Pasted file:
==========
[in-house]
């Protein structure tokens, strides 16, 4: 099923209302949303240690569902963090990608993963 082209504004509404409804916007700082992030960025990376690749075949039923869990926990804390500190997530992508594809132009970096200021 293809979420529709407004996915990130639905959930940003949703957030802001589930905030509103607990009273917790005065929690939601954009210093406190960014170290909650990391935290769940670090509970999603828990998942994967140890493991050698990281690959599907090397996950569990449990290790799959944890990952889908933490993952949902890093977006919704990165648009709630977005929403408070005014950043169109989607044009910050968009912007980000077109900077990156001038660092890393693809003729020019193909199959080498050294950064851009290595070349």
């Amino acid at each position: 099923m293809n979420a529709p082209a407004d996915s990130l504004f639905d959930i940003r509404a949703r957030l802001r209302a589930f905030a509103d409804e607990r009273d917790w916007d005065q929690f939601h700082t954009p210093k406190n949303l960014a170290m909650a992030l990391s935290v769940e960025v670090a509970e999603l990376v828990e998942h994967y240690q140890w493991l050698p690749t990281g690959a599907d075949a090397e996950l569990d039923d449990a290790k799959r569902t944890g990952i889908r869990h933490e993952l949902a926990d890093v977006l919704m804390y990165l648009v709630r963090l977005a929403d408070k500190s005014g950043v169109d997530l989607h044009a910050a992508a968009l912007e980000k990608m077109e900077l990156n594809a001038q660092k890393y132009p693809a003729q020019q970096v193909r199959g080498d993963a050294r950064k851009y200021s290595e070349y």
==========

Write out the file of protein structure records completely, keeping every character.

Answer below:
[in-house]
């Protein structure tokens, strides 16, 4: 099923209302949303240690569902963090990608993963 082209504004509404409804916007700082992030960025990376690749075949039923869990926990804390500190997530992508594809132009970096200021 293809979420529709407004996915990130639905959930940003949703957030802001589930905030509103607990009273917790005065929690939601954009210093406190960014170290909650990391935290769940670090509970999603828990998942994967140890493991050698990281690959599907090397996950569990449990290790799959944890990952889908933490993952949902890093977006919704990165648009709630977005929403408070005014950043169109989607044009910050968009912007980000077109900077990156001038660092890393693809003729020019193909199959080498050294950064851009290595070349």
């Amino acid at each position: 099923m293809n979420a529709p082209a407004d996915s990130l504004f639905d959930i940003r509404a949703r957030l802001r209302a589930f905030a509103d409804e607990r009273d917790w916007d005065q929690f939601h700082t954009p210093k406190n949303l960014a170290m909650a992030l990391s935290v769940e960025v670090a509970e999603l990376v828990e998942h994967y240690q140890w493991l050698p690749t990281g690959a599907d075949a090397e996950l569990d039923d449990a290790k799959r569902t944890g990952i889908r869990h933490e993952l949902a926990d890093v977006l919704m804390y990165l648009v709630r963090l977005a929403d408070k500190s005014g950043v169109d997530l989607h044009a910050a992508a968009l912007e980000k990608m077109e900077l990156n594809a001038q660092k890393y132009p693809a003729q020019q970096v193909r199959g080498d993963a050294r950064k851009y200021s290595e070349y």